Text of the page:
Despite the unmatched zeal and Web 2.0 tenacity of American fans who lined up for hours to catch midnight only shows in its early days of limited release, Paranormal Activity does not do in 2009 what The Blair Witch Project did for horror films in 1999.
That said, it does work on a lot of levels. But with all the hype surrounding the film (as with its previously mentioned mock-doc predecessor), it becomes difficult to view the film only on its own merit, for what it is: an indie film made on a nearly non-existent budget with no star power, released on a gamble to two cities in America, hoping for savvy fans with their ears to the ground to sound the alarm.
Here’s the premise: Katie (Katie Featherston) and Micah (Micah Sloat) find it difficult to sleep at night, what with all the demonic disturbances that seem to be going on in their home, especially in their bedroom. By means of investigation, Micah purchases a video camera and decides to roll tape while the couple sleeps, setting up the camera on a tripod with a wide-angle vista of the bedroom and the hallway beyond.
The entire film is told through the shaky lens of Micah’s camera, despite Katie’s continued pleas that he stop filming and just let her call in a demonologist. Micah insists that he can handle the situation himself, but when it becomes obvious that the disturbances are caused by more than the likes of simple ghostly haunting, troubles escalate and the couple’s future (and their sanity) becomes more and more uncertain.
Throughout the film, Micah and Katie comprise the principle cast, with limited intrusions by a psychic (the terrifically worried and flustered Mark Fredrichs) and an unnamed friend of Katie’s (Amber Armstrong). This, along with the couple’s house being the only set used, creates a sense of claustrophobia, adding to the effect that whatever haunts the house’s inhabitants is inescapable.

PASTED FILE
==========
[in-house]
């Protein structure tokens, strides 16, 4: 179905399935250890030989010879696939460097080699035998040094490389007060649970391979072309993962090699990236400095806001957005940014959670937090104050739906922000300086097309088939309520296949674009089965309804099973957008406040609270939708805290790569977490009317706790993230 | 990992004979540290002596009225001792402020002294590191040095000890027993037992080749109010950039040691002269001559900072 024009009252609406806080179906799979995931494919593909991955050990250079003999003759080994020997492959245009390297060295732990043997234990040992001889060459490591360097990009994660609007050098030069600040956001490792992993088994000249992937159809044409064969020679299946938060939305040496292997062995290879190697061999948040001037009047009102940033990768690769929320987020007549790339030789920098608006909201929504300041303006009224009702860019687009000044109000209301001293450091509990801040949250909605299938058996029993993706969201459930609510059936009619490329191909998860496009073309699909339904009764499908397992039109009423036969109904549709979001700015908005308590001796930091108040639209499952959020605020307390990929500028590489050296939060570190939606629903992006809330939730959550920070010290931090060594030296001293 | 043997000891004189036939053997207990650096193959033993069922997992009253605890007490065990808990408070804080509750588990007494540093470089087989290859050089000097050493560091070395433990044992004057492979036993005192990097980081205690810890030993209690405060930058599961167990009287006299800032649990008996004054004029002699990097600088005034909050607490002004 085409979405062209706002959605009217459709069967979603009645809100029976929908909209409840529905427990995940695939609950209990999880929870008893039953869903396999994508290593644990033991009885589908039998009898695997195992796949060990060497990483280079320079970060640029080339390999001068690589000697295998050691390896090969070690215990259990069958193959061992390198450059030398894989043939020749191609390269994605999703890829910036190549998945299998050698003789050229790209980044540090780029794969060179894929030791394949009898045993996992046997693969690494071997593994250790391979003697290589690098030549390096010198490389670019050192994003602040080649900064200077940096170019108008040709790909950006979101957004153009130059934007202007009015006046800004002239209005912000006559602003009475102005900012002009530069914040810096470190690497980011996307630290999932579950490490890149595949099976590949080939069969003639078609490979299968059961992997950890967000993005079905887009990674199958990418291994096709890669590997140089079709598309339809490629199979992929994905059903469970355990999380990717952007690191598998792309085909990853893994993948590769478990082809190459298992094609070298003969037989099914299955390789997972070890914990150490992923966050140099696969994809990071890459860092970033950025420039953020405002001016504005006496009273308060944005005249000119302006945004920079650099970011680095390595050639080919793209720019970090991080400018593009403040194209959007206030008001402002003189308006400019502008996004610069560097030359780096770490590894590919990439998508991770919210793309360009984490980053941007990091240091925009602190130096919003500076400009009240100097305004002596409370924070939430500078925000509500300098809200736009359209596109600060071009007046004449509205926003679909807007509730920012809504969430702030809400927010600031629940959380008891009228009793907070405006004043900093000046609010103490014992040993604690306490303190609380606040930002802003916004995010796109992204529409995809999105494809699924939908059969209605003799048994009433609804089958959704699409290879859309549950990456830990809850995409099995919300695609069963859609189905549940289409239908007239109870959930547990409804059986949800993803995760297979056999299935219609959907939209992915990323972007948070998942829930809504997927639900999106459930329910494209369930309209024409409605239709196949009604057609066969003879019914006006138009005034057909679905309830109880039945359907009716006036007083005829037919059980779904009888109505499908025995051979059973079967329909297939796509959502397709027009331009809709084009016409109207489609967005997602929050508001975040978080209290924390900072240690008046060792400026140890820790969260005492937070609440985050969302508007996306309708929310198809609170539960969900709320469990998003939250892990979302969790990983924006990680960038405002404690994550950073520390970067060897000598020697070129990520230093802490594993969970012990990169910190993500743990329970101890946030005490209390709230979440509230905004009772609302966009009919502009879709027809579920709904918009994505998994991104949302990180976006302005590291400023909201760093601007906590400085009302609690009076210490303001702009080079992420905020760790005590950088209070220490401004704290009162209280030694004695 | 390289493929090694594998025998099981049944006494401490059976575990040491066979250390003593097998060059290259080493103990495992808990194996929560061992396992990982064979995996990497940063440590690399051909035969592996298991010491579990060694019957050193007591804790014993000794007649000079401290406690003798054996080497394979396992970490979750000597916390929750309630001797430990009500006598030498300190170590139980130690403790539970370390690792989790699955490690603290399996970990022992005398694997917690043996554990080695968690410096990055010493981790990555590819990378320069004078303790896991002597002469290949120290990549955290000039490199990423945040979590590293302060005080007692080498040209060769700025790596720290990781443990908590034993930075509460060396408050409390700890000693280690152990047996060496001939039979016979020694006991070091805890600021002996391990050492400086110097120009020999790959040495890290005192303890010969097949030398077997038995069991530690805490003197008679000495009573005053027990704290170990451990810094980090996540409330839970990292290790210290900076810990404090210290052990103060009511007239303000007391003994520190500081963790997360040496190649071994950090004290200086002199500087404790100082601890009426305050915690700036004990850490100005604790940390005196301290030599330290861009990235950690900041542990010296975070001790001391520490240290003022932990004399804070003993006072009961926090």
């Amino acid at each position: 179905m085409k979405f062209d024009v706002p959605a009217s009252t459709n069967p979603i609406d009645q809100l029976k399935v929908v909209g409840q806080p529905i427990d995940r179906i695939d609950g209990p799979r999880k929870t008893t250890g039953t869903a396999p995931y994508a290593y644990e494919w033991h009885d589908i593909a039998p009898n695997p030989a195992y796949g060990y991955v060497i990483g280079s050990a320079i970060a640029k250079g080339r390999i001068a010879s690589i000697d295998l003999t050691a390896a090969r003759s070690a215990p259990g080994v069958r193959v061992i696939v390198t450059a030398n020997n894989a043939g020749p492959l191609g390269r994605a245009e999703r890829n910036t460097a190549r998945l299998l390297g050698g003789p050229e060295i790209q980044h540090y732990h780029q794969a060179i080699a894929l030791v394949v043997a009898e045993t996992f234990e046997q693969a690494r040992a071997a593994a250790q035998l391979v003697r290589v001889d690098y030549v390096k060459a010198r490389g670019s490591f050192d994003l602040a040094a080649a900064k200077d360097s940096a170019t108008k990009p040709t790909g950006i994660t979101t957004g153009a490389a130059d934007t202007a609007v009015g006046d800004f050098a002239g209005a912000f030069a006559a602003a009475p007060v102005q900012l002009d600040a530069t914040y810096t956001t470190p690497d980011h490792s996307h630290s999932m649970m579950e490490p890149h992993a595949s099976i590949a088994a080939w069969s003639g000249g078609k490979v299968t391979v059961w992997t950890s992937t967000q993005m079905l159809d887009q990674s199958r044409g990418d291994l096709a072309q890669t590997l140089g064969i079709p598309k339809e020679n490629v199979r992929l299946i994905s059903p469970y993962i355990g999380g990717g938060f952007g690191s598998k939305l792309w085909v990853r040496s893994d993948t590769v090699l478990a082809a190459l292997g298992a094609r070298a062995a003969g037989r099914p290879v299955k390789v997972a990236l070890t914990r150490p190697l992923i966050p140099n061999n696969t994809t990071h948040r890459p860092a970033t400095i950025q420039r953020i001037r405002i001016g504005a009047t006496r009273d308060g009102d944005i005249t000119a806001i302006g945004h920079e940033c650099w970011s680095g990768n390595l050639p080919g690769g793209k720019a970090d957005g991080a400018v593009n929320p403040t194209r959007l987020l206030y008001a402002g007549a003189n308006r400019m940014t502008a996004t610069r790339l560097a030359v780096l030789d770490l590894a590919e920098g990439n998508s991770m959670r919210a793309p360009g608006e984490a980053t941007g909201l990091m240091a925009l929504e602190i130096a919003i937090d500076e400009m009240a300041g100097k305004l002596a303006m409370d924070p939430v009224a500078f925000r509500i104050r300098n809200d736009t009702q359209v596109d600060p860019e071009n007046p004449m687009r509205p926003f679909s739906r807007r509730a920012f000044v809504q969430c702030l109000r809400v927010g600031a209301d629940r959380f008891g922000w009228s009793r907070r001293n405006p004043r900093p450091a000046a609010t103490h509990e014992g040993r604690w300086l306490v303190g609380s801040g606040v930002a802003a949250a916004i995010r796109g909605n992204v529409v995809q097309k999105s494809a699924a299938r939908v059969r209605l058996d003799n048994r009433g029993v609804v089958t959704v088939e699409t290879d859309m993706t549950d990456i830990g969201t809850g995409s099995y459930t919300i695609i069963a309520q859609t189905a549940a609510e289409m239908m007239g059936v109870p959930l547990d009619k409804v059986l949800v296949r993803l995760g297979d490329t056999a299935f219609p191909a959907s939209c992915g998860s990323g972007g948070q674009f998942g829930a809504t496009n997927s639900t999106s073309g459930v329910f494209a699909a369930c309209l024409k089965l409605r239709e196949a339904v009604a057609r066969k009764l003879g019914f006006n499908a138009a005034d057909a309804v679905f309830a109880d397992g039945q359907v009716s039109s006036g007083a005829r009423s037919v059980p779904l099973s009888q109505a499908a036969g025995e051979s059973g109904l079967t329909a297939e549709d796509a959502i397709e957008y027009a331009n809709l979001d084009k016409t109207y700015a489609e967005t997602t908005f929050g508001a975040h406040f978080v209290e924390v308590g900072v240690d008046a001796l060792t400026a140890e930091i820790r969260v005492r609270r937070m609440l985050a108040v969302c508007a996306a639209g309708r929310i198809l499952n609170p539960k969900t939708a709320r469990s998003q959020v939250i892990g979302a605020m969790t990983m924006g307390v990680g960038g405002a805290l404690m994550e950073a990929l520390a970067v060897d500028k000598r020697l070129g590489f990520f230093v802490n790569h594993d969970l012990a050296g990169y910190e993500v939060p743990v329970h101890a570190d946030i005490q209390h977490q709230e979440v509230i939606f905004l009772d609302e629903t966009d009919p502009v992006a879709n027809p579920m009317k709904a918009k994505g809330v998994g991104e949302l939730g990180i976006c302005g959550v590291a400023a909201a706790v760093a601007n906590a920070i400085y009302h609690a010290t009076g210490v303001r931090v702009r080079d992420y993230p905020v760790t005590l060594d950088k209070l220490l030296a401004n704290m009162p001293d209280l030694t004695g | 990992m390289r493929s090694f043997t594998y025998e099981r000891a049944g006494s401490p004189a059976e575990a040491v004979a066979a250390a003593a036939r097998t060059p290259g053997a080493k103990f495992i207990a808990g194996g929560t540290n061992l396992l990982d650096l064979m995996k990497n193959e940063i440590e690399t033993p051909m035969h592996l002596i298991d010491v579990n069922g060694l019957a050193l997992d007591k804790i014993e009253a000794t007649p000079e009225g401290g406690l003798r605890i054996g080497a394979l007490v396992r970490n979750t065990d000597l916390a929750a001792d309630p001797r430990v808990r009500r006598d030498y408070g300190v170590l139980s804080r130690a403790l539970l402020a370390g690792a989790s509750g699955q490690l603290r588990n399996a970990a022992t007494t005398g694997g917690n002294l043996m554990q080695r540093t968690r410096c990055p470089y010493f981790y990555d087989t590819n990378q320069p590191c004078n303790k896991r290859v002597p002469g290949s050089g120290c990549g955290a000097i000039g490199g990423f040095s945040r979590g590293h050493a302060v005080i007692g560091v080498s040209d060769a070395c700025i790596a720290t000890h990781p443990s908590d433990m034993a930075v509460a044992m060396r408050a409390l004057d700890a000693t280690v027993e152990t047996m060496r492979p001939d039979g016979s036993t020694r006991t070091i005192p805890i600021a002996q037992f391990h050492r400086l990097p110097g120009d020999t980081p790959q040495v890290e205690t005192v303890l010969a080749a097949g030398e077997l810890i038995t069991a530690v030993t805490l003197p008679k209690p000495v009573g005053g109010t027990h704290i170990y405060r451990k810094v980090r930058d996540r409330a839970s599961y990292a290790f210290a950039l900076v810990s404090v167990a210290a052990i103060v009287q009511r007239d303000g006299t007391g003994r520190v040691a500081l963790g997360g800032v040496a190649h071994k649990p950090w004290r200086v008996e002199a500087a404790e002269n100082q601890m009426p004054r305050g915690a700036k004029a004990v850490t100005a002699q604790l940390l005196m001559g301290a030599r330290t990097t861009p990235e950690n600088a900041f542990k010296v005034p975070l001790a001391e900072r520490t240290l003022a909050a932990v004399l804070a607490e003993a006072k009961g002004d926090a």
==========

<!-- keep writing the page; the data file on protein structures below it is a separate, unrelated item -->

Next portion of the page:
As the camera rolls, the audience jumps and shrieks together (this is one film in which a packed theater adds to the experience) as doors turn on their hinges and lights turn on and off. The haunting escalates as the film progresses, and while some moments inspire real jump-up-and-grab-your-neighbor reactions, the escalation never reaches a really powerful climax. Most of the film’s scary moments arrive right on cue we even know they’re coming because it’s bedtime accompanied by what passes as electrical interference in the otherwise straightforward, voices-only soundtrack.
While this limits the shock factor, Director Oren Peli knows how to keep the tension wire-tight, as the time code at the bottom of the screen speeds up and slows down. Though the audience knows something scary is coming, Peli makes us wait as the couple toss and turn in their bed.
All told, the film leaves something to be desired. Hardcore horror hounds will find it tame while most filmgoers will have the same troubles with its style as they did with The Blair Witch Project and the more recent Cloverfield. Its first act is slow and tedious, although not devoid of humour and mild scares, while its second act fails to create a lasting impression, relying too heavily on a contrived plot where audiences would perhaps prefer a simple haunted house experience.
Paranormal Activity is a film that suffers ultimately from taking itself too seriously. One must admire the path that brought it to neighbourhood cinemas across America, and now the UK, and hopefully it will lead to more independent, low-budget, personal films being released to the decision-making power of a conscientious Web 2.0 audience. As an experiment, this one’s a success, and for that reason it should not be missed just don’t expect to lose too much sleep over it.